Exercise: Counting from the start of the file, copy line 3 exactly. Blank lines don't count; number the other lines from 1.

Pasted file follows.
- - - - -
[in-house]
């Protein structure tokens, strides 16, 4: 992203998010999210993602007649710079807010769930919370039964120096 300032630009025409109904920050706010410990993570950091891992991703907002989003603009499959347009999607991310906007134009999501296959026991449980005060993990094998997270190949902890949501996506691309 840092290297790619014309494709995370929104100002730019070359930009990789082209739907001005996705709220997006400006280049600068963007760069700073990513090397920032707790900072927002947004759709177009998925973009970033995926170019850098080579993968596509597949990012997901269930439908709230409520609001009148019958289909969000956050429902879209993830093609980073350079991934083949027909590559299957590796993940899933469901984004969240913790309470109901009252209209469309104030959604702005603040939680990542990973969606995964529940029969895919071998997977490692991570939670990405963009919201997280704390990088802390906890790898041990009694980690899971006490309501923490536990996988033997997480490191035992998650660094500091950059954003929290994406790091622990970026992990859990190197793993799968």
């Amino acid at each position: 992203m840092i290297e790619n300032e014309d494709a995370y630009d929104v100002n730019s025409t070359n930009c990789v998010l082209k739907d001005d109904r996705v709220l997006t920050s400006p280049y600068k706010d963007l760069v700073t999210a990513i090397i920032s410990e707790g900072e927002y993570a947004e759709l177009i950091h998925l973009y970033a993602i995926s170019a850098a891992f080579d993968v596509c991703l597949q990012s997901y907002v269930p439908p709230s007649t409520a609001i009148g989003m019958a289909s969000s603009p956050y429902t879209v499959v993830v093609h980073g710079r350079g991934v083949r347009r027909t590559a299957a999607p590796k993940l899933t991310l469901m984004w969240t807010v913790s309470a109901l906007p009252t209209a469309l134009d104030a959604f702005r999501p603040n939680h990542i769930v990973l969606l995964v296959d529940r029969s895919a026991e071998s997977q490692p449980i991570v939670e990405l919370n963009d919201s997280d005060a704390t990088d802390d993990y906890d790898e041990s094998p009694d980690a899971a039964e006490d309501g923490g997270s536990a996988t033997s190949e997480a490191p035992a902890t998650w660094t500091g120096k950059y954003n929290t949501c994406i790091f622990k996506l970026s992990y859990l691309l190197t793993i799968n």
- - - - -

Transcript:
């Amino acid at each position: 992203m840092i290297e790619n300032e014309d494709a995370y630009d929104v100002n730019s025409t070359n930009c990789v998010l082209k739907d001005d109904r996705v709220l997006t920050s400006p280049y600068k706010d963007l760069v700073t999210a990513i090397i920032s410990e707790g900072e927002y993570a947004e759709l177009i950091h998925l973009y970033a993602i995926s170019a850098a891992f080579d993968v596509c991703l597949q990012s997901y907002v269930p439908p709230s007649t409520a609001i009148g989003m019958a289909s969000s603009p956050y429902t879209v499959v993830v093609h980073g710079r350079g991934v083949r347009r027909t590559a299957a999607p590796k993940l899933t991310l469901m984004w969240t807010v913790s309470a109901l906007p009252t209209a469309l134009d104030a959604f702005r999501p603040n939680h990542i769930v990973l969606l995964v296959d529940r029969s895919a026991e071998s997977q490692p449980i991570v939670e990405l919370n963009d919201s997280d005060a704390t990088d802390d993990y906890d790898e041990s094998p009694d980690a899971a039964e006490d309501g923490g997270s536990a996988t033997s190949e997480a490191p035992a902890t998650w660094t500091g120096k950059y954003n929290t949501c994406i790091f622990k996506l970026s992990y859990l691309l190197t793993i799968n």